2 Corinthians 3: 13-5:1 and Mark 3: 20-24, 30-35
Who is Jesus?
Jesus, as presented in the Gospel of Mark, doesn’t make many explicit claims about who he is. Mark was the earliest gospel written and is more focused on the actions of Jesus than theological speculation. Most of the time, Jesus let’s those around him decide who they think he is, and then while they are considering the options, Jesus just keeps healing with power, preaching with authority, and caring for every person who comes to him. Sometimes they figure out who he is by his actions and words – sometimes they still misunderstand and Jesus has to help them out a bit more. In the Mark passage for this morning, there are two wrong ideas about Jesus and then Jesus tries to help the folks out – pointing back to his hearers then and now with a challenge about family.
What do you do with a problem like Jesus?
The passage starts by telling us that Jesus was acting outside of normal expectations. People just didn’t know what to do with him. His family didn’t know what to do with him. They go after him – maybe because they are embarrassed, maybe because they are worried about him. They seem to think that Jesus has lost touch with reality and they are concerned.
Jesus, in simple terms, didn’t talk about God in the ways that people expected in his time. He spoke about God as up close and personal, caring about people – ALL people – in an immediate way. And he acted differently than was expected too – he attracted folks that most people wouldn’t give the time of day and persisted in teaching them, healing them, caring for them. He wasn’t popular with the leadership of the synagogues or temple in Jerusalem because he challenged some of their traditional ways of interpreting scripture and doing ritual acts. For example, he would tell people that they were forgiven, which was a prerogative of the Temple and threatened their place in people’s lives. And he cast out demons – which made authorities suspicious about that kind of power. He thinks differently. He does things differently. That is threatening to the status quo, if anyone pays attention to him.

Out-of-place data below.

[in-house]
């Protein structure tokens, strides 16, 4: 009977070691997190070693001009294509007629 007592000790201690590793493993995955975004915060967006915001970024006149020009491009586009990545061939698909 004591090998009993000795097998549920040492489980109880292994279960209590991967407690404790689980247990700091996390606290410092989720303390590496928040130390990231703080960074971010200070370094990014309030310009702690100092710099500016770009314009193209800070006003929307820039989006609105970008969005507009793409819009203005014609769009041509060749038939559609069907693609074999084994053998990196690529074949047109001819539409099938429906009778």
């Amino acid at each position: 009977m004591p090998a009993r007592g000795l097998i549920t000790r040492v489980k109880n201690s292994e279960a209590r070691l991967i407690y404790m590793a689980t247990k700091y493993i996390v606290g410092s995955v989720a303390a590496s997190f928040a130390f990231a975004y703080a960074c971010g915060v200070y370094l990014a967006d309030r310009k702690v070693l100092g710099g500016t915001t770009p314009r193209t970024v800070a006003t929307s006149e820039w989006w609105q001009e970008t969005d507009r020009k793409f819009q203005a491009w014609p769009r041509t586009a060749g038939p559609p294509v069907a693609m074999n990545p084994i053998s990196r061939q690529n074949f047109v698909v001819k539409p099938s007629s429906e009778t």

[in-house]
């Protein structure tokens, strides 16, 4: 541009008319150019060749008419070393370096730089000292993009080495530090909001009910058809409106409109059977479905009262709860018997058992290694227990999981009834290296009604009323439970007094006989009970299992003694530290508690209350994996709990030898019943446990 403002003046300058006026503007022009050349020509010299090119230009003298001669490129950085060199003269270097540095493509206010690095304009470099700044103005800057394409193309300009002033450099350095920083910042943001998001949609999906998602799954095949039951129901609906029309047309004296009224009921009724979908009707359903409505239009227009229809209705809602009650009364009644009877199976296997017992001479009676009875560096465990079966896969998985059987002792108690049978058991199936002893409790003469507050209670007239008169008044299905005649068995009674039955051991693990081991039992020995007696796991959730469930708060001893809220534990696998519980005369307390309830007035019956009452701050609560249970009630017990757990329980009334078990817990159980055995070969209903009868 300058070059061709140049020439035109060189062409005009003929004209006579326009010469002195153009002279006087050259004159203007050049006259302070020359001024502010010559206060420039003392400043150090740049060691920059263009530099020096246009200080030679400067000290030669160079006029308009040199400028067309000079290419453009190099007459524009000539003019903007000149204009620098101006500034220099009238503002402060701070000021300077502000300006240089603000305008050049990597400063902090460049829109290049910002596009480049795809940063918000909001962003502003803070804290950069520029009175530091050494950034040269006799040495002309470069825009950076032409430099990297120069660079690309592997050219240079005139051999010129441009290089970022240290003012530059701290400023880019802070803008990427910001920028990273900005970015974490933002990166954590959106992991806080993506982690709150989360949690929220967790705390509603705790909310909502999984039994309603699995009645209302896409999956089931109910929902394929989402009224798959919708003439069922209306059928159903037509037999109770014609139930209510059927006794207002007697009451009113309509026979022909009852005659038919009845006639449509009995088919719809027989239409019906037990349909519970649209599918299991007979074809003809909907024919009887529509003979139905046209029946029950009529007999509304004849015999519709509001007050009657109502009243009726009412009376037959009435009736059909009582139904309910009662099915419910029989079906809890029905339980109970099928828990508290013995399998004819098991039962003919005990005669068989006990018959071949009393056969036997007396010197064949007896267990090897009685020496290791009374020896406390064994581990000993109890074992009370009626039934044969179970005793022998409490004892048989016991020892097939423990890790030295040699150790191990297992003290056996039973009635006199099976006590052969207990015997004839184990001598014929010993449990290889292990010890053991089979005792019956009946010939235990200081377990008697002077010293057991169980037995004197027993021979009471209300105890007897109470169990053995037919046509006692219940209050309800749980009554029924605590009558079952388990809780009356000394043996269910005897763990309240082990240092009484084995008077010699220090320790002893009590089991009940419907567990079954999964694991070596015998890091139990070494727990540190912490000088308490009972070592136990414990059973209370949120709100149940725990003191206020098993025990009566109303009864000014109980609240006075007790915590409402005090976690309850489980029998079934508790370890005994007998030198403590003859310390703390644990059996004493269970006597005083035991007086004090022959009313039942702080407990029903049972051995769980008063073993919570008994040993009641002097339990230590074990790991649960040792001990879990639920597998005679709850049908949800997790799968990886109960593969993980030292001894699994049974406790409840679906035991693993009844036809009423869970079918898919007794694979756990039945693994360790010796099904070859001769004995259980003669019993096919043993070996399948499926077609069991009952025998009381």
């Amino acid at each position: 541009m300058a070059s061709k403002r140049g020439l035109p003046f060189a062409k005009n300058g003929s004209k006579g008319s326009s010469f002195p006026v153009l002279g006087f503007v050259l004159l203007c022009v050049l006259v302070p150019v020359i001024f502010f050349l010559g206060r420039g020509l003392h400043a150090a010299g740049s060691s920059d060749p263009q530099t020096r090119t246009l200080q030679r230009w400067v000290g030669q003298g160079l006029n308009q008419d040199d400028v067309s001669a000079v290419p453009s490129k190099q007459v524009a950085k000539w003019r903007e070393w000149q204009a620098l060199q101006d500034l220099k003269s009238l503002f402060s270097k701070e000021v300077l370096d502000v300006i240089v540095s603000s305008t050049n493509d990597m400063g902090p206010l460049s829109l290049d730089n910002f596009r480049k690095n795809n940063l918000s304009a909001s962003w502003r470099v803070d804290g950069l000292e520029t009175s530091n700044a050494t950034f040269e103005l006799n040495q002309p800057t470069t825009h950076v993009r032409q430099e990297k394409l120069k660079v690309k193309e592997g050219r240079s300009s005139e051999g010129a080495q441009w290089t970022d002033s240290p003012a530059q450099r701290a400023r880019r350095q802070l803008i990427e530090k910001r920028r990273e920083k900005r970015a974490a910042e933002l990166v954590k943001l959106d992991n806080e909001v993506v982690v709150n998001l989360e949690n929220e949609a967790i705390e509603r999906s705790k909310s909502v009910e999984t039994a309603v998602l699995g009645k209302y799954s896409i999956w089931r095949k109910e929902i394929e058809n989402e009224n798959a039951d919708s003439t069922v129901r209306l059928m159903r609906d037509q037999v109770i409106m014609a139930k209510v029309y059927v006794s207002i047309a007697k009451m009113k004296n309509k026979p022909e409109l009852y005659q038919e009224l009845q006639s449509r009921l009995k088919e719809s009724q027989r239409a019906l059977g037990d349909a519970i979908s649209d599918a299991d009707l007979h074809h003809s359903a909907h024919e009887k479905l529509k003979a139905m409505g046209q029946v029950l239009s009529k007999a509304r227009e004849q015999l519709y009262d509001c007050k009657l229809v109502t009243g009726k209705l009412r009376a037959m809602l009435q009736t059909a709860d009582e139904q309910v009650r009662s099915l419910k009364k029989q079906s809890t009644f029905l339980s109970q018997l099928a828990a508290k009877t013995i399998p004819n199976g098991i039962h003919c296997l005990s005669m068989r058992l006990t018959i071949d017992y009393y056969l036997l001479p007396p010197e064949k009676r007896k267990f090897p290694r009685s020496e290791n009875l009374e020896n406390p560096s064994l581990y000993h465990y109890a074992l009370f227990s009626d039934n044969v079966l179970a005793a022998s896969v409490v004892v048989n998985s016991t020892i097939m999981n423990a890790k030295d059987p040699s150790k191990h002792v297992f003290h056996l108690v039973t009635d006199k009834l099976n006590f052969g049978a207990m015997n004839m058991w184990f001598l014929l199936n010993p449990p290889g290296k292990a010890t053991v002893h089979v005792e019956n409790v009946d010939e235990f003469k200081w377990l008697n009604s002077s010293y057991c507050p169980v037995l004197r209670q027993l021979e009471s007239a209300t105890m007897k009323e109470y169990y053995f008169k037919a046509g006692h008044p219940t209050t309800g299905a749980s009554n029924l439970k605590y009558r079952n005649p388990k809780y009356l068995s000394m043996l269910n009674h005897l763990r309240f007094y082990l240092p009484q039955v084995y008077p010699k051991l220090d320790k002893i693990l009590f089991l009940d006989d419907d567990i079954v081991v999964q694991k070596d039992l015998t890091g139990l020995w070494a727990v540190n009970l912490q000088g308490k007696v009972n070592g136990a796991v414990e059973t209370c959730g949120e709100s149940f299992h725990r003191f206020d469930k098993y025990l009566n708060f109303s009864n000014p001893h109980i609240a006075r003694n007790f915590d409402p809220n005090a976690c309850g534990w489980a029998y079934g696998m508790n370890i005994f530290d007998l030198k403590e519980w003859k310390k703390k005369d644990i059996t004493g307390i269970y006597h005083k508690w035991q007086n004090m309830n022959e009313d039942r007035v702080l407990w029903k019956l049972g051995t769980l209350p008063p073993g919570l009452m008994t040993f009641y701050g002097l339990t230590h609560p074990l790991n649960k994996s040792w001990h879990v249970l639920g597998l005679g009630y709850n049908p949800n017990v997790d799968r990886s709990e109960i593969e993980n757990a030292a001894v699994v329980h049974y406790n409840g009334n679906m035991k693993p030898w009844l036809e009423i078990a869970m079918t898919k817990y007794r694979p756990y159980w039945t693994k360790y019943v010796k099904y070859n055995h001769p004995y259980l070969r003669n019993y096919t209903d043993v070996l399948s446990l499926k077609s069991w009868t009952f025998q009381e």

In Jesus Christ, Superstar, the temple authorities sing, “He is dangerous,” while the “blockheads in the street” are singing: “Hosanna Superstar,. Jesus Christ, Superstar…”
Ah gentlemen, you know why we are here
With not much time, and quite a problem here
Listen to that howling mob
Of blockheads in the street